Fifty years ago today, President Lyndon B. Johnson signed into law legislation that established the Medicare and Medicaid programs—our country’s first major form of national health care.
Prior to Medicare, very few Americans over the age of 65 had health care and many lived in poverty. Similar to the Affordable Care Act, the idea of establishing a national health care safety net for older Americans was contentious. President Roosevelt stopped short of including a federal health insurance program in the Social Security Act of 1935 in order to avoid jeopardizing the bill’s passage, and both Presidents Truman and Kennedy tried and failed to pass legislation to establish a health insurance program for older Americans.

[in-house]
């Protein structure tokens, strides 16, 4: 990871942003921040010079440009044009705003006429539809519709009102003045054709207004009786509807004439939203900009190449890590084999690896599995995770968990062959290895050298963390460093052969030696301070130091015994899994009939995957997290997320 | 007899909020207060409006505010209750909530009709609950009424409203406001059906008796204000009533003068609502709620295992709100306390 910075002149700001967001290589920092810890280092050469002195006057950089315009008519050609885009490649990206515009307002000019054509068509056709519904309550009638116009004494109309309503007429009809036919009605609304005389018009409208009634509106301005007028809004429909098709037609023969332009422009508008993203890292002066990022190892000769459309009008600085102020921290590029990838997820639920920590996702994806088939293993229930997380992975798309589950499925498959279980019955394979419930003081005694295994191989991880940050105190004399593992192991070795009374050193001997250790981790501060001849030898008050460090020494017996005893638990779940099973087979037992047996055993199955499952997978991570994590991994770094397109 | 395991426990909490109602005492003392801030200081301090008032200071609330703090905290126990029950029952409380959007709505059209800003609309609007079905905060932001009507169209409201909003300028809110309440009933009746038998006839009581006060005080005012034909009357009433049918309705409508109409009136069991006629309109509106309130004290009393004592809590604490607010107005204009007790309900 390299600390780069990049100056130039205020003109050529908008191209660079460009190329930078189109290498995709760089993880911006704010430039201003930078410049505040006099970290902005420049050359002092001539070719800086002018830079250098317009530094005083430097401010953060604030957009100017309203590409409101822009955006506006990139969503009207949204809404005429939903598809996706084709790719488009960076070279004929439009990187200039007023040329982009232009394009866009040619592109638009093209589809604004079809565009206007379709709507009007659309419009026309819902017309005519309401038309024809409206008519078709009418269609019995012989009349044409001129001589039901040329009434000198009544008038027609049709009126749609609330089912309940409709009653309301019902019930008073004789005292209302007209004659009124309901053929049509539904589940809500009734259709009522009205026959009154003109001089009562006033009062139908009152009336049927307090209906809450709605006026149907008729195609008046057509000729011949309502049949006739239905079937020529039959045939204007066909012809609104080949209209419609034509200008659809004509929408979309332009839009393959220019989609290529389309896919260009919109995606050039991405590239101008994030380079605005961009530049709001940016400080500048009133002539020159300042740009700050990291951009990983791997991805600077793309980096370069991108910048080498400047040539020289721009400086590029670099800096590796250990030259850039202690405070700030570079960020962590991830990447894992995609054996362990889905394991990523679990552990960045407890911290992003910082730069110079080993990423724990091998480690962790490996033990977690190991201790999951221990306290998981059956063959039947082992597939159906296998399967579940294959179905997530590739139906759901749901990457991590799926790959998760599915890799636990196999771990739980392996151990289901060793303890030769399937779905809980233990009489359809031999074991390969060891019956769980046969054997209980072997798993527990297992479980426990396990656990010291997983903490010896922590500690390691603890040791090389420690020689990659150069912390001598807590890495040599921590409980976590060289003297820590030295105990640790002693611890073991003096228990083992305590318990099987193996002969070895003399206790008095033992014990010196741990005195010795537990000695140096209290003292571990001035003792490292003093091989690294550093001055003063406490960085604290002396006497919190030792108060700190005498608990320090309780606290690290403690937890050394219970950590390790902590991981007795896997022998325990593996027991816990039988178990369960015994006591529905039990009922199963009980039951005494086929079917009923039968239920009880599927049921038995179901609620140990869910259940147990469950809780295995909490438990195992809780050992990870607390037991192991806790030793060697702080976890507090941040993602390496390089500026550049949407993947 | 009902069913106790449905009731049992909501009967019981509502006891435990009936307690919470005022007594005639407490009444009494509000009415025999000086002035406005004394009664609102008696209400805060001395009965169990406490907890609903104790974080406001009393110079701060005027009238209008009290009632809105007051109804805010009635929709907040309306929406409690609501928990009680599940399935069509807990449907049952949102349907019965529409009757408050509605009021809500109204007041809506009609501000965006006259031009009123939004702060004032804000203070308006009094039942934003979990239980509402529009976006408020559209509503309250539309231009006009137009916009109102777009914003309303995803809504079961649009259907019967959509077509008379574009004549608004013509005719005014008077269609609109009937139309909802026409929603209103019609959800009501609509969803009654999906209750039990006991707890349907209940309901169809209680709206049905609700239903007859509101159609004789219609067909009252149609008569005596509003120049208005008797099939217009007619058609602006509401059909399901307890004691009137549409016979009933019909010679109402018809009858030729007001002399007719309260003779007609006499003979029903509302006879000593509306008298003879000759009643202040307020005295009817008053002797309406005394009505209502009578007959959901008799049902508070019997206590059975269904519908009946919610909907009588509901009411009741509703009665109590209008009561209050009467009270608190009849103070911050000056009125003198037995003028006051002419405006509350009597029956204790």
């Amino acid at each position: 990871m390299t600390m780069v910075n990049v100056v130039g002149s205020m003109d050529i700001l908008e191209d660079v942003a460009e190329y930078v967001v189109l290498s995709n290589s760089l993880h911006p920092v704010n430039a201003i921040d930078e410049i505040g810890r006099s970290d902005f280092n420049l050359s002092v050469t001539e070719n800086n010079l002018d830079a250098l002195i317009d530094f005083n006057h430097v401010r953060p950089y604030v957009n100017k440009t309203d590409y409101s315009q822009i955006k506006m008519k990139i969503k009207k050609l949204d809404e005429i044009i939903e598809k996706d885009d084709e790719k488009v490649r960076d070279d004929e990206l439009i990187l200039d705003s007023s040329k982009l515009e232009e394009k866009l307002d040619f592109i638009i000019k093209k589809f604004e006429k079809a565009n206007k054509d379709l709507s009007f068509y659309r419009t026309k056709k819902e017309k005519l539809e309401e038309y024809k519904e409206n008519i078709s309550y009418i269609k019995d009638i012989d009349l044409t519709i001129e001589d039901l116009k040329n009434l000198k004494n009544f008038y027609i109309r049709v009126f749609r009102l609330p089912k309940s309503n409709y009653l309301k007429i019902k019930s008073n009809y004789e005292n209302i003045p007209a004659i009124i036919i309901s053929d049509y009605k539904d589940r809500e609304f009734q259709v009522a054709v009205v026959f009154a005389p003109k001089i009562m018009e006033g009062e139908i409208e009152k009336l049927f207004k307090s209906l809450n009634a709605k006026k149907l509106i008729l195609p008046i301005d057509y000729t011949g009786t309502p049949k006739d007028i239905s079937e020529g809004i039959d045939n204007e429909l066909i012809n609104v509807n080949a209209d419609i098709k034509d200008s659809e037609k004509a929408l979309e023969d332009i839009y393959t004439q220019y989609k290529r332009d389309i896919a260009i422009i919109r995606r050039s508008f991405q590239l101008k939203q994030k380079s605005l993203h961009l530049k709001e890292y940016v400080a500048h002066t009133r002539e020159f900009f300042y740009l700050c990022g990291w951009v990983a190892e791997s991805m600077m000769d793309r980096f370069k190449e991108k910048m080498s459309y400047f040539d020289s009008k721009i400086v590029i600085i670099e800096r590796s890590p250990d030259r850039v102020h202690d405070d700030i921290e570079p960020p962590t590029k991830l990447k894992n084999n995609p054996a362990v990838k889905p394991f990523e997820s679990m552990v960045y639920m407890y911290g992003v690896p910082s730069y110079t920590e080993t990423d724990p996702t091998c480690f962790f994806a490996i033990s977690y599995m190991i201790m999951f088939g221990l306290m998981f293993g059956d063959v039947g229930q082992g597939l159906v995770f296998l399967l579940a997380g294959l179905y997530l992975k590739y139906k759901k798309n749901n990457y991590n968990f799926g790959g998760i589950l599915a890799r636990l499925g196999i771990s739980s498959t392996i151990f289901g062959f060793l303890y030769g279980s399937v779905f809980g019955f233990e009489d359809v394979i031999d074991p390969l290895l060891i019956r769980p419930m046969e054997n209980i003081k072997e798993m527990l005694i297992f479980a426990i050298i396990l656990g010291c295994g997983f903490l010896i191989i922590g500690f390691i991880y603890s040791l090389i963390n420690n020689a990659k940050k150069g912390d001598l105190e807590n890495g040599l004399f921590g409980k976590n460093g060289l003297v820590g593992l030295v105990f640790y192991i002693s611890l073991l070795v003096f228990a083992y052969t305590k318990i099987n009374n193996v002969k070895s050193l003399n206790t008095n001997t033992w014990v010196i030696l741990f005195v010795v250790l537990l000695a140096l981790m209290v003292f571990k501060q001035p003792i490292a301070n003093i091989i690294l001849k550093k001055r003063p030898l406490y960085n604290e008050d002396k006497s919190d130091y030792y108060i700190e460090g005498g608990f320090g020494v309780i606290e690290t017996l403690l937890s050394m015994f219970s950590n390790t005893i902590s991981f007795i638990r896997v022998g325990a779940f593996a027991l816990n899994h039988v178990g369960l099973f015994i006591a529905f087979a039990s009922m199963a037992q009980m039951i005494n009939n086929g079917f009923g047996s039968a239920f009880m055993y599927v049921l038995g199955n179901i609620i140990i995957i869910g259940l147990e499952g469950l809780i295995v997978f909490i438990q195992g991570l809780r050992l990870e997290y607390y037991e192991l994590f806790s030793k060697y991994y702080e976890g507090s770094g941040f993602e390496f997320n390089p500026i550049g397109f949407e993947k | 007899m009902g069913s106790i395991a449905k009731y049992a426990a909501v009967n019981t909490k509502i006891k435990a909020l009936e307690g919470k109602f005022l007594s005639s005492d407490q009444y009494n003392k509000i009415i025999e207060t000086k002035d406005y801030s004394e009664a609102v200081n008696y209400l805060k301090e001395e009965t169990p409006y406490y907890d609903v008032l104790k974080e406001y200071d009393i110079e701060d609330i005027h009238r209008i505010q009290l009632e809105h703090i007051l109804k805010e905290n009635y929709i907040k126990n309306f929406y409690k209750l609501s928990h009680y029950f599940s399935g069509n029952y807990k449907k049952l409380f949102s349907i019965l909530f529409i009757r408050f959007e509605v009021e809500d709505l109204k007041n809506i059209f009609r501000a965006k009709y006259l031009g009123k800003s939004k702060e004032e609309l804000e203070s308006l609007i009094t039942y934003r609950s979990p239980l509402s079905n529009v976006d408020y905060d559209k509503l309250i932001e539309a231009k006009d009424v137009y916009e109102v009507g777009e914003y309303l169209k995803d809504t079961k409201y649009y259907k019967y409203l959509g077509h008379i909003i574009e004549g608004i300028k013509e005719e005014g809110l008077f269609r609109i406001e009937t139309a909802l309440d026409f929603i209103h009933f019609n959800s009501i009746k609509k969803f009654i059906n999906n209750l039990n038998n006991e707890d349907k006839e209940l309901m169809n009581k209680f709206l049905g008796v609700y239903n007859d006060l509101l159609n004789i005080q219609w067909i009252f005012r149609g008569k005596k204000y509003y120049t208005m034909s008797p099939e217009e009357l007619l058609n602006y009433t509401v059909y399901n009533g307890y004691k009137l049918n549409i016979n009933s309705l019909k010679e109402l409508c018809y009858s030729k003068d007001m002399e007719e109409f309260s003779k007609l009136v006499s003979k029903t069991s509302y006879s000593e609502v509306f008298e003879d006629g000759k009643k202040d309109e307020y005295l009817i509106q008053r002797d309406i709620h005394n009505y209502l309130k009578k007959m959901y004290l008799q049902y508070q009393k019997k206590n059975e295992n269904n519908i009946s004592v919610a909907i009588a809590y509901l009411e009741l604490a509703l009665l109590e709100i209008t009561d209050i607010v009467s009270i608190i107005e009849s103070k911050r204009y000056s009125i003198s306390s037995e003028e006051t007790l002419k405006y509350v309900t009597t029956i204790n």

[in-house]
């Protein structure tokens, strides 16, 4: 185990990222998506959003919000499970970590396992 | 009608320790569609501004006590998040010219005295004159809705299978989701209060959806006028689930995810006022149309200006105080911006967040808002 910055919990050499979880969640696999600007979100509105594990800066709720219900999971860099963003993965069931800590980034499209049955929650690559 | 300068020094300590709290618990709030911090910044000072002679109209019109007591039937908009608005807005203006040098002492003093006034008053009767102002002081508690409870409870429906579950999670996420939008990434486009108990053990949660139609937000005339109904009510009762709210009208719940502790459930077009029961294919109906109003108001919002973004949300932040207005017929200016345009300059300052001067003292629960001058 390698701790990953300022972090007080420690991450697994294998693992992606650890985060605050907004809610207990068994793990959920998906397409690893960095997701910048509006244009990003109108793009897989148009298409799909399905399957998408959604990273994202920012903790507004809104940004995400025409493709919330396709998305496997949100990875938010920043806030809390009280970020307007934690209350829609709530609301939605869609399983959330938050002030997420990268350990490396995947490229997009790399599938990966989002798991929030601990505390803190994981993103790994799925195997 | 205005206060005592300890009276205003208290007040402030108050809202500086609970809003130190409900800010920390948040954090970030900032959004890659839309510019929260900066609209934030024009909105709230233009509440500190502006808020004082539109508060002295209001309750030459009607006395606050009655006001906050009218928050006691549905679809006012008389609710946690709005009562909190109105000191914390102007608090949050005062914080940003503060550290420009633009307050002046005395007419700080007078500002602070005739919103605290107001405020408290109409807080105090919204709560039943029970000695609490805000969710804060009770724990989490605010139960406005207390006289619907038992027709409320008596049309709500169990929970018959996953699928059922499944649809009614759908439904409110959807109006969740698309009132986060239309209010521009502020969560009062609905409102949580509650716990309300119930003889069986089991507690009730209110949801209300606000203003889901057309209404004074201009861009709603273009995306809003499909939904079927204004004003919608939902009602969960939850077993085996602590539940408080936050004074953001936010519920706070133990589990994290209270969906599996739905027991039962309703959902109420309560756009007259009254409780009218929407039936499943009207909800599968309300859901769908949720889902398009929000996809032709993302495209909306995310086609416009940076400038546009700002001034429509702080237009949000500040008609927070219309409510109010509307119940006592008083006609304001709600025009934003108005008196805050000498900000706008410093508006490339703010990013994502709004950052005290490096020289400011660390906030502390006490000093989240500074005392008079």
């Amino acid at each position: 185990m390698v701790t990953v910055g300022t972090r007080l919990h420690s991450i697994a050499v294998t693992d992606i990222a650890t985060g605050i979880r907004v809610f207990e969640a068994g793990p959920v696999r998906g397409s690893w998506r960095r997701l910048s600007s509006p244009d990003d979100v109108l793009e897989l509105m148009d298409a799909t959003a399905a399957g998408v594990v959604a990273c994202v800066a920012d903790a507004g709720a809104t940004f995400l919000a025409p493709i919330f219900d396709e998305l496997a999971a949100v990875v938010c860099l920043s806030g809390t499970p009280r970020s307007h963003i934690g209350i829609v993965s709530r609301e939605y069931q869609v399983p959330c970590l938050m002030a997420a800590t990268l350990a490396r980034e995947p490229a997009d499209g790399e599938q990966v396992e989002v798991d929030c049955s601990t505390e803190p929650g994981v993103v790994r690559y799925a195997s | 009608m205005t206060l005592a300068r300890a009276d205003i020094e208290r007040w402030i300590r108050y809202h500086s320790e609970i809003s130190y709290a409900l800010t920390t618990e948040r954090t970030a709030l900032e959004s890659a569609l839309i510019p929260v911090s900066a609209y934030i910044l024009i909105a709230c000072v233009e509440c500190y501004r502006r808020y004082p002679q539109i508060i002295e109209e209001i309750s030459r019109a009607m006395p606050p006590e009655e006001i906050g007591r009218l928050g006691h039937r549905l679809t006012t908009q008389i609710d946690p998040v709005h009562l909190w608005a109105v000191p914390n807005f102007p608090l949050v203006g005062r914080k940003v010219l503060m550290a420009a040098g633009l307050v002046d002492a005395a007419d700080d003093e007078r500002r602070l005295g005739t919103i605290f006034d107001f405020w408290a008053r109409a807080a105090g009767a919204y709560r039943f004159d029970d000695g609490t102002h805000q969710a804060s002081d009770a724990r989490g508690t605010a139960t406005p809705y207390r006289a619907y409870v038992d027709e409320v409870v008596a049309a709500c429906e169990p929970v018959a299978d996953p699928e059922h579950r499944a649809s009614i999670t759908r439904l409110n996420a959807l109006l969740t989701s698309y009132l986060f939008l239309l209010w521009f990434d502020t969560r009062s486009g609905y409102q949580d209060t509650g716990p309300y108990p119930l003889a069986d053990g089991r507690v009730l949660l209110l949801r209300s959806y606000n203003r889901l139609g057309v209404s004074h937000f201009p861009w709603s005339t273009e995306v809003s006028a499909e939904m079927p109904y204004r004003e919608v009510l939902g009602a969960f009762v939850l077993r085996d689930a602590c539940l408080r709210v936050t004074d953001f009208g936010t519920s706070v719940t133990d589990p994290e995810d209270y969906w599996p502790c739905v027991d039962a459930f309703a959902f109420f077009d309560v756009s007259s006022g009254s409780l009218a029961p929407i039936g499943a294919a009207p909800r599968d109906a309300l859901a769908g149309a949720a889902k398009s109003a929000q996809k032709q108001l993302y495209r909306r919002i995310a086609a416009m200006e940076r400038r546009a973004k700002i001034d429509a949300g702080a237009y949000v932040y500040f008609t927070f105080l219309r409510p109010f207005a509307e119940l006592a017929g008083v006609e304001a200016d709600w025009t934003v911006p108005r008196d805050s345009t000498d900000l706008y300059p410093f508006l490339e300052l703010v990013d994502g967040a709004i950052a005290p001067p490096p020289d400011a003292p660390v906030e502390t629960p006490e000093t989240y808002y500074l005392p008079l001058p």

President Johnson made Medicare a top priority as part of his War on Poverty, and launched an aggressive and successful campaign to pass the legislation. On July 30, 1965, President Johnson traveled to the Harry S. Truman Library in Independence, Missouri, to sign Medicare into law, and presented President Truman and his wife with the first two Medicare cards.
At the signing ceremony, President Johnson said, “No longer will older Americans be denied the healing miracle of modern medicine. No longer will illness crush and destroy the savings that they have so carefully put away over a lifetime so that they might enjoy dignity in their later years. No longer will young families see their own incomes, and their own hopes, eaten away simply because they are carrying out their deep moral obligations to their parents, and to their uncles, and their aunts. And no longer will this Nation refuse the hand of justice to those who have given a lifetime of service and wisdom and labor to the progress of this progressive country.”